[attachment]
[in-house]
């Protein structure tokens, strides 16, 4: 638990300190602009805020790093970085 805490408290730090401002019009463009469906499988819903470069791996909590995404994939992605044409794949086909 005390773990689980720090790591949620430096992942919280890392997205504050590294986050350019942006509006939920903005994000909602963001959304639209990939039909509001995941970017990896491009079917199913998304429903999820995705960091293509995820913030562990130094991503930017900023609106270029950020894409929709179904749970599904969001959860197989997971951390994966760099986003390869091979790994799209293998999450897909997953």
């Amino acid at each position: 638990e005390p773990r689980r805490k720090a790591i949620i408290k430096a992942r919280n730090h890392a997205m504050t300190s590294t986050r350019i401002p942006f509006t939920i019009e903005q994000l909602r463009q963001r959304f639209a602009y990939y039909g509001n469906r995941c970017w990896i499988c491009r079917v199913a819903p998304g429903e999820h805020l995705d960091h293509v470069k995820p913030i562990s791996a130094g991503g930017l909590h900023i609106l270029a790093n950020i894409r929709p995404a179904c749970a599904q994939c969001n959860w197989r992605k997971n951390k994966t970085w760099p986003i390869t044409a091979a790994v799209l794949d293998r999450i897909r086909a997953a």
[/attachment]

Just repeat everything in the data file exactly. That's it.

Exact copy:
[in-house]
């Protein structure tokens, strides 16, 4: 638990300190602009805020790093970085 805490408290730090401002019009463009469906499988819903470069791996909590995404994939992605044409794949086909 005390773990689980720090790591949620430096992942919280890392997205504050590294986050350019942006509006939920903005994000909602963001959304639209990939039909509001995941970017990896491009079917199913998304429903999820995705960091293509995820913030562990130094991503930017900023609106270029950020894409929709179904749970599904969001959860197989997971951390994966760099986003390869091979790994799209293998999450897909997953």
């Amino acid at each position: 638990e005390p773990r689980r805490k720090a790591i949620i408290k430096a992942r919280n730090h890392a997205m504050t300190s590294t986050r350019i401002p942006f509006t939920i019009e903005q994000l909602r463009q963001r959304f639209a602009y990939y039909g509001n469906r995941c970017w990896i499988c491009r079917v199913a819903p998304g429903e999820h805020l995705d960091h293509v470069k995820p913030i562990s791996a130094g991503g930017l909590h900023i609106l270029a790093n950020i894409r929709p995404a179904c749970a599904q994939c969001n959860w197989r992605k997971n951390k994966t970085w760099p986003i390869t044409a091979a790994v799209l794949d293998r999450i897909r086909a997953a």